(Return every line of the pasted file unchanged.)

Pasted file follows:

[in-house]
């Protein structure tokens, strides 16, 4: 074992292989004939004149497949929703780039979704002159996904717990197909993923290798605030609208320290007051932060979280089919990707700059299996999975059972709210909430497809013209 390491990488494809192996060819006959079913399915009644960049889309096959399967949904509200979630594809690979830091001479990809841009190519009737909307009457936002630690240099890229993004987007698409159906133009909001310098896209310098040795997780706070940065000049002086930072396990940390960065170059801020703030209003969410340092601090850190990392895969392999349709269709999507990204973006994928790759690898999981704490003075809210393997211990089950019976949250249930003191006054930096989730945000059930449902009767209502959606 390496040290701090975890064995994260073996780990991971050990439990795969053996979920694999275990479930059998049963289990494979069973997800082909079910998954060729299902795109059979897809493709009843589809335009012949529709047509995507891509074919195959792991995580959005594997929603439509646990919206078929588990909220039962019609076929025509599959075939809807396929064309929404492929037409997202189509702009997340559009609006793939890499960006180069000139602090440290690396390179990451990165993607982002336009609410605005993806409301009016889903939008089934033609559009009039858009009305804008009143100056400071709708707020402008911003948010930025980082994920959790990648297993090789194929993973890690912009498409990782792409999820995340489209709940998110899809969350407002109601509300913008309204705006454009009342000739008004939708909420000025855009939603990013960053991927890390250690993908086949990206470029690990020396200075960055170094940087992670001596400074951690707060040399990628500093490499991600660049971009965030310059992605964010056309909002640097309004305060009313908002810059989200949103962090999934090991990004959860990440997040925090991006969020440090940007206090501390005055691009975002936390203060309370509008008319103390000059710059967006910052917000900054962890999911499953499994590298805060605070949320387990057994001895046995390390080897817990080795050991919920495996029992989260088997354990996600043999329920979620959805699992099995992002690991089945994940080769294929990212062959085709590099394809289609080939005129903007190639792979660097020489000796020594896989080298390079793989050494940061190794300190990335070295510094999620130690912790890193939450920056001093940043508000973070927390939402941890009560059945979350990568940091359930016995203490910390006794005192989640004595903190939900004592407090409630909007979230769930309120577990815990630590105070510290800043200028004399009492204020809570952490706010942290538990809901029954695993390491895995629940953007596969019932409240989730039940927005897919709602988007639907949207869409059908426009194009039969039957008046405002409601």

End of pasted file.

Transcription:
[in-house]
């Protein structure tokens, strides 16, 4: 074992292989004939004149497949929703780039979704002159996904717990197909993923290798605030609208320290007051932060979280089919990707700059299996999975059972709210909430497809013209 390491990488494809192996060819006959079913399915009644960049889309096959399967949904509200979630594809690979830091001479990809841009190519009737909307009457936002630690240099890229993004987007698409159906133009909001310098896209310098040795997780706070940065000049002086930072396990940390960065170059801020703030209003969410340092601090850190990392895969392999349709269709999507990204973006994928790759690898999981704490003075809210393997211990089950019976949250249930003191006054930096989730945000059930449902009767209502959606 390496040290701090975890064995994260073996780990991971050990439990795969053996979920694999275990479930059998049963289990494979069973997800082909079910998954060729299902795109059979897809493709009843589809335009012949529709047509995507891509074919195959792991995580959005594997929603439509646990919206078929588990909220039962019609076929025509599959075939809807396929064309929404492929037409997202189509702009997340559009609006793939890499960006180069000139602090440290690396390179990451990165993607982002336009609410605005993806409301009016889903939008089934033609559009009039858009009305804008009143100056400071709708707020402008911003948010930025980082994920959790990648297993090789194929993973890690912009498409990782792409999820995340489209709940998110899809969350407002109601509300913008309204705006454009009342000739008004939708909420000025855009939603990013960053991927890390250690993908086949990206470029690990020396200075960055170094940087992670001596400074951690707060040399990628500093490499991600660049971009965030310059992605964010056309909002640097309004305060009313908002810059989200949103962090999934090991990004959860990440997040925090991006969020440090940007206090501390005055691009975002936390203060309370509008008319103390000059710059967006910052917000900054962890999911499953499994590298805060605070949320387990057994001895046995390390080897817990080795050991919920495996029992989260088997354990996600043999329920979620959805699992099995992002690991089945994940080769294929990212062959085709590099394809289609080939005129903007190639792979660097020489000796020594896989080298390079793989050494940061190794300190990335070295510094999620130690912790890193939450920056001093940043508000973070927390939402941890009560059945979350990568940091359930016995203490910390006794005192989640004595903190939900004592407090409630909007979230769930309120577990815990630590105070510290800043200028004399009492204020809570952490706010942290538990809901029954695993390491895995629940953007596969019932409240989730039940927005897919709602988007639907949207869409059908426009194009039969039957008046405002409601």